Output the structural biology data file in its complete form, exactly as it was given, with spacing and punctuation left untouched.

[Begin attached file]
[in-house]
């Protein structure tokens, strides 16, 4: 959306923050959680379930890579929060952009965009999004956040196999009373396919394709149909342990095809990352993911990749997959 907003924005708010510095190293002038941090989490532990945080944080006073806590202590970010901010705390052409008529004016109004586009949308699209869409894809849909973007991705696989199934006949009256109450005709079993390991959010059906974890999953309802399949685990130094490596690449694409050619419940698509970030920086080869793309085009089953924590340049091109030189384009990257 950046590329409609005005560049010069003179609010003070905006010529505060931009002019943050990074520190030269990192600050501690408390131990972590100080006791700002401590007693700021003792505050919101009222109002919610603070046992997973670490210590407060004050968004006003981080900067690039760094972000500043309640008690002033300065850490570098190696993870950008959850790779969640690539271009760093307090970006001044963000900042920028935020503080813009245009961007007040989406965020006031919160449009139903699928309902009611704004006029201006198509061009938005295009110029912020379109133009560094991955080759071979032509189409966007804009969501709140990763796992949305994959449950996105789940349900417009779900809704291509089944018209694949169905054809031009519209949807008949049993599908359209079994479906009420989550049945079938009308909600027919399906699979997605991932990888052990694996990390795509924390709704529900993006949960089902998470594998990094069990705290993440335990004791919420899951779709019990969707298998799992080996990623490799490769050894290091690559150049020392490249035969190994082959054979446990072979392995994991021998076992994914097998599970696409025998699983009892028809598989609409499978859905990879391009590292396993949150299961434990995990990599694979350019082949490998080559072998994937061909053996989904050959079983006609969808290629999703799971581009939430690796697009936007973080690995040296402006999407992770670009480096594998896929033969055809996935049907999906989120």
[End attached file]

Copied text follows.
[in-house]
């Protein structure tokens, strides 16, 4: 959306923050959680379930890579929060952009965009999004956040196999009373396919394709149909342990095809990352993911990749997959 907003924005708010510095190293002038941090989490532990945080944080006073806590202590970010901010705390052409008529004016109004586009949308699209869409894809849909973007991705696989199934006949009256109450005709079993390991959010059906974890999953309802399949685990130094490596690449694409050619419940698509970030920086080869793309085009089953924590340049091109030189384009990257 950046590329409609005005560049010069003179609010003070905006010529505060931009002019943050990074520190030269990192600050501690408390131990972590100080006791700002401590007693700021003792505050919101009222109002919610603070046992997973670490210590407060004050968004006003981080900067690039760094972000500043309640008690002033300065850490570098190696993870950008959850790779969640690539271009760093307090970006001044963000900042920028935020503080813009245009961007007040989406965020006031919160449009139903699928309902009611704004006029201006198509061009938005295009110029912020379109133009560094991955080759071979032509189409966007804009969501709140990763796992949305994959449950996105789940349900417009779900809704291509089944018209694949169905054809031009519209949807008949049993599908359209079994479906009420989550049945079938009308909600027919399906699979997605991932990888052990694996990390795509924390709704529900993006949960089902998470594998990094069990705290993440335990004791919420899951779709019990969707298998799992080996990623490799490769050894290091690559150049020392490249035969190994082959054979446990072979392995994991021998076992994914097998599970696409025998699983009892028809598989609409499978859905990879391009590292396993949150299961434990995990990599694979350019082949490998080559072998994937061909053996989904050959079983006609969808290629999703799971581009939430690796697009936007973080690995040296402006999407992770670009480096594998896929033969055809996935049907999906989120």